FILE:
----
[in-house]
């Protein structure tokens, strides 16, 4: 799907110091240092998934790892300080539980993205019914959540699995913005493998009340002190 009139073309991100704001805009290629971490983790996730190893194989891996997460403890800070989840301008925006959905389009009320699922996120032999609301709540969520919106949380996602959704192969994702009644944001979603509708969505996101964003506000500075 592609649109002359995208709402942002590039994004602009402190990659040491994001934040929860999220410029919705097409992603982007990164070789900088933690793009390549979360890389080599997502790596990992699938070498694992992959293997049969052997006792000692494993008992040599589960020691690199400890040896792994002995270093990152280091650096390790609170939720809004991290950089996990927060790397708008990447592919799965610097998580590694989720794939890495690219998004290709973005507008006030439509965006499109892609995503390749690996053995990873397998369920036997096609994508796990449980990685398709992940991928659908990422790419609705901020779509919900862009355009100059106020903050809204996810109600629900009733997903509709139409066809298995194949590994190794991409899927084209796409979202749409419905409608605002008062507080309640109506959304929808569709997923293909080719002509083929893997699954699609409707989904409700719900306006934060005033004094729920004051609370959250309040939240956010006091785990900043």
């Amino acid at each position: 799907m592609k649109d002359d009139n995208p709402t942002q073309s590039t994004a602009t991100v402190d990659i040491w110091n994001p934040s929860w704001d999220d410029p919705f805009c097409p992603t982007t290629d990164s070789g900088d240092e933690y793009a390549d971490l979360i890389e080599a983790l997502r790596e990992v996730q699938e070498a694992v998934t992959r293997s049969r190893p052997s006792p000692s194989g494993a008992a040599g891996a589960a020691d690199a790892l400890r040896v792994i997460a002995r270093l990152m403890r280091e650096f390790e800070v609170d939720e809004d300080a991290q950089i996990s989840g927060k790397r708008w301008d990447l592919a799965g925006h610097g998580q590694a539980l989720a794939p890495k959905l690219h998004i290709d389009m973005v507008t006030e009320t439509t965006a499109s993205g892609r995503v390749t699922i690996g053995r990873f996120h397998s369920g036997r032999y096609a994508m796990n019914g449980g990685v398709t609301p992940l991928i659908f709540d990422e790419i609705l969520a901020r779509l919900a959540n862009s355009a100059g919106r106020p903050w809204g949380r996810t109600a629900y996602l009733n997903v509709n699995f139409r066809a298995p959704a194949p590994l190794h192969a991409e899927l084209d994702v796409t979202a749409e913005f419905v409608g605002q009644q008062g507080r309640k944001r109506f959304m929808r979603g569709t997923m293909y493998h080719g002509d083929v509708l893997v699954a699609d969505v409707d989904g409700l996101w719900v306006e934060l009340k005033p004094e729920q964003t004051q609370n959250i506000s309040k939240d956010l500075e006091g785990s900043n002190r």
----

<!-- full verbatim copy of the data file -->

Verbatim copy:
[in-house]
């Protein structure tokens, strides 16, 4: 799907110091240092998934790892300080539980993205019914959540699995913005493998009340002190 009139073309991100704001805009290629971490983790996730190893194989891996997460403890800070989840301008925006959905389009009320699922996120032999609301709540969520919106949380996602959704192969994702009644944001979603509708969505996101964003506000500075 592609649109002359995208709402942002590039994004602009402190990659040491994001934040929860999220410029919705097409992603982007990164070789900088933690793009390549979360890389080599997502790596990992699938070498694992992959293997049969052997006792000692494993008992040599589960020691690199400890040896792994002995270093990152280091650096390790609170939720809004991290950089996990927060790397708008990447592919799965610097998580590694989720794939890495690219998004290709973005507008006030439509965006499109892609995503390749690996053995990873397998369920036997096609994508796990449980990685398709992940991928659908990422790419609705901020779509919900862009355009100059106020903050809204996810109600629900009733997903509709139409066809298995194949590994190794991409899927084209796409979202749409419905409608605002008062507080309640109506959304929808569709997923293909080719002509083929893997699954699609409707989904409700719900306006934060005033004094729920004051609370959250309040939240956010006091785990900043």
């Amino acid at each position: 799907m592609k649109d002359d009139n995208p709402t942002q073309s590039t994004a602009t991100v402190d990659i040491w110091n994001p934040s929860w704001d999220d410029p919705f805009c097409p992603t982007t290629d990164s070789g900088d240092e933690y793009a390549d971490l979360i890389e080599a983790l997502r790596e990992v996730q699938e070498a694992v998934t992959r293997s049969r190893p052997s006792p000692s194989g494993a008992a040599g891996a589960a020691d690199a790892l400890r040896v792994i997460a002995r270093l990152m403890r280091e650096f390790e800070v609170d939720e809004d300080a991290q950089i996990s989840g927060k790397r708008w301008d990447l592919a799965g925006h610097g998580q590694a539980l989720a794939p890495k959905l690219h998004i290709d389009m973005v507008t006030e009320t439509t965006a499109s993205g892609r995503v390749t699922i690996g053995r990873f996120h397998s369920g036997r032999y096609a994508m796990n019914g449980g990685v398709t609301p992940l991928i659908f709540d990422e790419i609705l969520a901020r779509l919900a959540n862009s355009a100059g919106r106020p903050w809204g949380r996810t109600a629900y996602l009733n997903v509709n699995f139409r066809a298995p959704a194949p590994l190794h192969a991409e899927l084209d994702v796409t979202a749409e913005f419905v409608g605002q009644q008062g507080r309640k944001r109506f959304m929808r979603g569709t997923m293909y493998h080719g002509d083929v509708l893997v699954a699609d969505v409707d989904g409700l996101w719900v306006e934060l009340k005033p004094e729920q964003t004051q609370n959250i506000s309040k939240d956010l500075e006091g785990s900043n002190r």